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38.

36. The china doll could hardly believe it. The rose-leaf color was gone, and she was now quite waxen.

37. “You must be in poor health,” said the china doll. " Tell me your sad story.”

My little mistress had so many toys she did not care for me. She left me out one night. The rain took the color from

my

hair. 39. “She forgot me by the fire one day, and I lost my left cheek. One cold night froze my face in all these wrinkles. I cried so much I ruined my eyes and now I cannot

open them.”

66

40.

“How sad!” said the china doll. I wish you could

go

home with me and have the care that I have had."

“I wish so indeed,” said the wax doll.

41. As no one came for the doll, the little girl took her home in the buggy. She passed the rest of her life in a corner, a blind, wrinkled, white-haired old lady. The smiling, round-cheeked, china doll was very good to her. But she was glad she was not from Paris.

THE WINDS THEY DID BLOW

1. The winds they did blow,

The leaves they did wag;
Along came a beggar-boy,

And put me in his bag.

2. He took me up to London,

A lady did me buy;
Put me in a silver cage,

And hung me up on high.

3. With apples by the fire,

And nuts for to crack;
Besides a little feather-bed,

To rest my little back.

CINDERELLA

pâr'ents
heart'-bro-ken
fault
çin'dērs

pằmpkin mouse-color líz'a(ē)rds coach'man Çin-dēr-ěllà

beaū'tý finẼr-ỷ ăx-ictly. prin'cess

PART ONE

1. This is the story of a young girl. She was the only child of her parents. She had golden hair and deep blue eyes and round, soft cheeks with roses in them. In all her happy days her sweet wish was to be good and to do good.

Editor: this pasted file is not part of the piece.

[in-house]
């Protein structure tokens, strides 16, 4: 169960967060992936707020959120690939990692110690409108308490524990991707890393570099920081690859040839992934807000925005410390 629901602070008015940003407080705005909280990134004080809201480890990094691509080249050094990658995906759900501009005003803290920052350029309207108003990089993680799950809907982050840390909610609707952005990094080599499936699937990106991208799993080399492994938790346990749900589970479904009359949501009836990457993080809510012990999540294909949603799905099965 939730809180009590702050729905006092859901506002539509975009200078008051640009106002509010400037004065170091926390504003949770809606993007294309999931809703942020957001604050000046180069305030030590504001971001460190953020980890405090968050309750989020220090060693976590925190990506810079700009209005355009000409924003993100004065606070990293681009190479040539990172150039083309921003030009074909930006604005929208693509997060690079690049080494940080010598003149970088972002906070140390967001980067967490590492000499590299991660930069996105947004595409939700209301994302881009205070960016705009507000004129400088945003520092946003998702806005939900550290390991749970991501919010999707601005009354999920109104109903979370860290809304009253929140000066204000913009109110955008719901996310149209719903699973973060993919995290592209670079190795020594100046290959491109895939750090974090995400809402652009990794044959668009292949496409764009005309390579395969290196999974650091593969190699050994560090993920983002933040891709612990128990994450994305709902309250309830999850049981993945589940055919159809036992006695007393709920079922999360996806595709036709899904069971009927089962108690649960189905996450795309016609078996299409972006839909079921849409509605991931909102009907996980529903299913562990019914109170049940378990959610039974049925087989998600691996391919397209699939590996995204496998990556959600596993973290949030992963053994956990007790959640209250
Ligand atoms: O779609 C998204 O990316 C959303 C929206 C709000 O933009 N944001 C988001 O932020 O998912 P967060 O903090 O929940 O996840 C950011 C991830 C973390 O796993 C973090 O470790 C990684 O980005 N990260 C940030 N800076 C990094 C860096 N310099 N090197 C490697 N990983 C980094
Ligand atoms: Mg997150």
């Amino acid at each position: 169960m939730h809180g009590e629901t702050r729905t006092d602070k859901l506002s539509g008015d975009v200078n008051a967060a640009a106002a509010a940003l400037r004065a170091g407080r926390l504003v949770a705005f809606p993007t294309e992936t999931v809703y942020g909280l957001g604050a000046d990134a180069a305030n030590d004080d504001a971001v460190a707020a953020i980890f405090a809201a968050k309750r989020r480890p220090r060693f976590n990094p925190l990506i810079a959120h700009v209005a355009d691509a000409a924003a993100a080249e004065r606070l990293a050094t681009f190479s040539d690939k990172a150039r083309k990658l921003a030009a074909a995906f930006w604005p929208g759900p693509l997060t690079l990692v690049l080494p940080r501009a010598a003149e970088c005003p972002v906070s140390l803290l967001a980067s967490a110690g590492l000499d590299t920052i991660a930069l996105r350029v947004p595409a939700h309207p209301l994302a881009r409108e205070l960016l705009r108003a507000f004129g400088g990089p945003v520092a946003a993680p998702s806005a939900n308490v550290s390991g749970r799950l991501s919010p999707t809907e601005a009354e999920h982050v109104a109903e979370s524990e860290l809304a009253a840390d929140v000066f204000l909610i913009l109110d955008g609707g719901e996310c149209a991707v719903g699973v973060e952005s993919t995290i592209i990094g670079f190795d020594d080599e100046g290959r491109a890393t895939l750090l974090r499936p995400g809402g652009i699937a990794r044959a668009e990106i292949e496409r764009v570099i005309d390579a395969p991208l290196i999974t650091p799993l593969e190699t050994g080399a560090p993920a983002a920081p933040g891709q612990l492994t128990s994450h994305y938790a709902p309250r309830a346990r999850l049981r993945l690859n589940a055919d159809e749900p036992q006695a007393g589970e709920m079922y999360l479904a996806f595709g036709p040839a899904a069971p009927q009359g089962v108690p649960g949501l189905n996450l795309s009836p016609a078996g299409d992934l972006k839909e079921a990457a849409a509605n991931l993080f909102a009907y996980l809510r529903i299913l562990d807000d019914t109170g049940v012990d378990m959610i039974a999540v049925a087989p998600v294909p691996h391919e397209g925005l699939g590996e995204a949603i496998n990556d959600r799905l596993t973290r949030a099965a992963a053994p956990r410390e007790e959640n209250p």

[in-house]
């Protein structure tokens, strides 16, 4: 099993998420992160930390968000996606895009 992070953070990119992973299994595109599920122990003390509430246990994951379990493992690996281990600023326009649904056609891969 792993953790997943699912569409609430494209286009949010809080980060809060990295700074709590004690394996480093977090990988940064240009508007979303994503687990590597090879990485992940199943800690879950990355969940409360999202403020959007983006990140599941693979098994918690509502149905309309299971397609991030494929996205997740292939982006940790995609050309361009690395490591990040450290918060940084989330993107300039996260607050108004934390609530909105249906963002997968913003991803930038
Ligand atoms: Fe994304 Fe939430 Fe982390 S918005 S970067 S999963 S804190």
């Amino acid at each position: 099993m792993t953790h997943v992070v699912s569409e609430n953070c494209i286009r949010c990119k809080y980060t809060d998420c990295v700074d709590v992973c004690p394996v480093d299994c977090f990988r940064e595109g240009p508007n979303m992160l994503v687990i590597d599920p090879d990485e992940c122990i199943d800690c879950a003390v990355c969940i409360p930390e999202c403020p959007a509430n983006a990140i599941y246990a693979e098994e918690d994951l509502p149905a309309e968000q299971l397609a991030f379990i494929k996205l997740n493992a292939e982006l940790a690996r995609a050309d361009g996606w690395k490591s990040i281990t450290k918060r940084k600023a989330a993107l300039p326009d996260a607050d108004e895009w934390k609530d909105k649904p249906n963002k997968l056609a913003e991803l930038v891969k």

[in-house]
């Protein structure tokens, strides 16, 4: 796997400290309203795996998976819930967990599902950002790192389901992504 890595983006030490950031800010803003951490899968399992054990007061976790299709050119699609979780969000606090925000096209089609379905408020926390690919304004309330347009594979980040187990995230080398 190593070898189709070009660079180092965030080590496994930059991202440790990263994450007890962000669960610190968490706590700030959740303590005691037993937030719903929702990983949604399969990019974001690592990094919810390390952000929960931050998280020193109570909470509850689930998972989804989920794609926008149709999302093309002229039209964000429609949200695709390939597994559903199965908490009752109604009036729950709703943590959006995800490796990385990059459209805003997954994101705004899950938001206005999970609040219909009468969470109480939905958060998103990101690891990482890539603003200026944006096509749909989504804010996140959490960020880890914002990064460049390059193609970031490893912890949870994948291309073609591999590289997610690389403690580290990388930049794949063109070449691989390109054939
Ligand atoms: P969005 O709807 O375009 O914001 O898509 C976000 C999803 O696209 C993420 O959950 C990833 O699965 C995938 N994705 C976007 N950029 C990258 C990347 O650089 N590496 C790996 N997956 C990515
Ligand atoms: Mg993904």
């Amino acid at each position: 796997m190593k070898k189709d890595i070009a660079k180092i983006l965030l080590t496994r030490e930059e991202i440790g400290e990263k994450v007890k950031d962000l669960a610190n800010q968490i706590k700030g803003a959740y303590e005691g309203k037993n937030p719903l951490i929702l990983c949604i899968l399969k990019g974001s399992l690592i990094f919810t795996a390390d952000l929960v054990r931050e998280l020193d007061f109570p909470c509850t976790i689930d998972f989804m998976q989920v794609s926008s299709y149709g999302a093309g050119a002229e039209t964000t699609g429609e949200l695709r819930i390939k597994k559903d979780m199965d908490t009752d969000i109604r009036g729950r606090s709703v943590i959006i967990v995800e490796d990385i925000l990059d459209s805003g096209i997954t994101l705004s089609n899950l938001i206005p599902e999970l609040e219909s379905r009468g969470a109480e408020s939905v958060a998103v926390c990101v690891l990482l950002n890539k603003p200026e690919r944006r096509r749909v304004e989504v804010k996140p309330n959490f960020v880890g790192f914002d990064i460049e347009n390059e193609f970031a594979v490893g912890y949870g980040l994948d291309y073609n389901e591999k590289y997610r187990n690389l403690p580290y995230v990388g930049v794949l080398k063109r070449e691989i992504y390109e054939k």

2. One sad day her mother died. The maid was almost heart-broken, but she tried to be brave and to do her duty. She took care of the house, and her father's wishes were always in her mind.

3 But, after a time, her father brought her a step-mother. This new wife had two girls of her own. These girls were cross and vain, and were unkind to the maid.

4. Though they kept her always at work, they found fault with everything she did. She had no new clothes. She saw no friends. When she was not busy, she sat by herself over the fire and thought of the happy days gone by. Because she looked in the fire and cinders so much, the unkind sisters called her Cinder-maid or Cinderella.

PART Two

5. One night the King gave a ball. From the girls who were guests that night, the King's son, the Prince, was to choose a wife.

6. The two sisters were very happy when they were asked to go. They got out their finest dresses, and took great pains to look pretty.

7. Cinderella, though she had no pretty clothes of her own,

had better taste than the sisters. They begged

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her to help them select the things that would most become them. They went away to the ball looking their best. Cinderella went back to the fire-place.

8. Just as she sat down, her fairy godmother stood before her. Why do you cry?” asked the fairy.

9. “I wish I wish— ” sobbed Cinderella. “So I thought,” said the fairy.

10. “Go into the garden and get the largest pumpkin you can find,” said the god-mother.

11. Cinderella did as she was told. The fairy touched the pumpkin with her wand, and at once a fine coach, painted with gold, stood before them.

12. The mouse-trap was opened and six mice ran out. The fairy touched each of them and at once they became prancing coach horses of a fine, mouse-color.

13. In the rat trap Cinderella found a great fat rat. A touch of the wand made him a proud coachman.

14. In the garden under a rock, Cinderella

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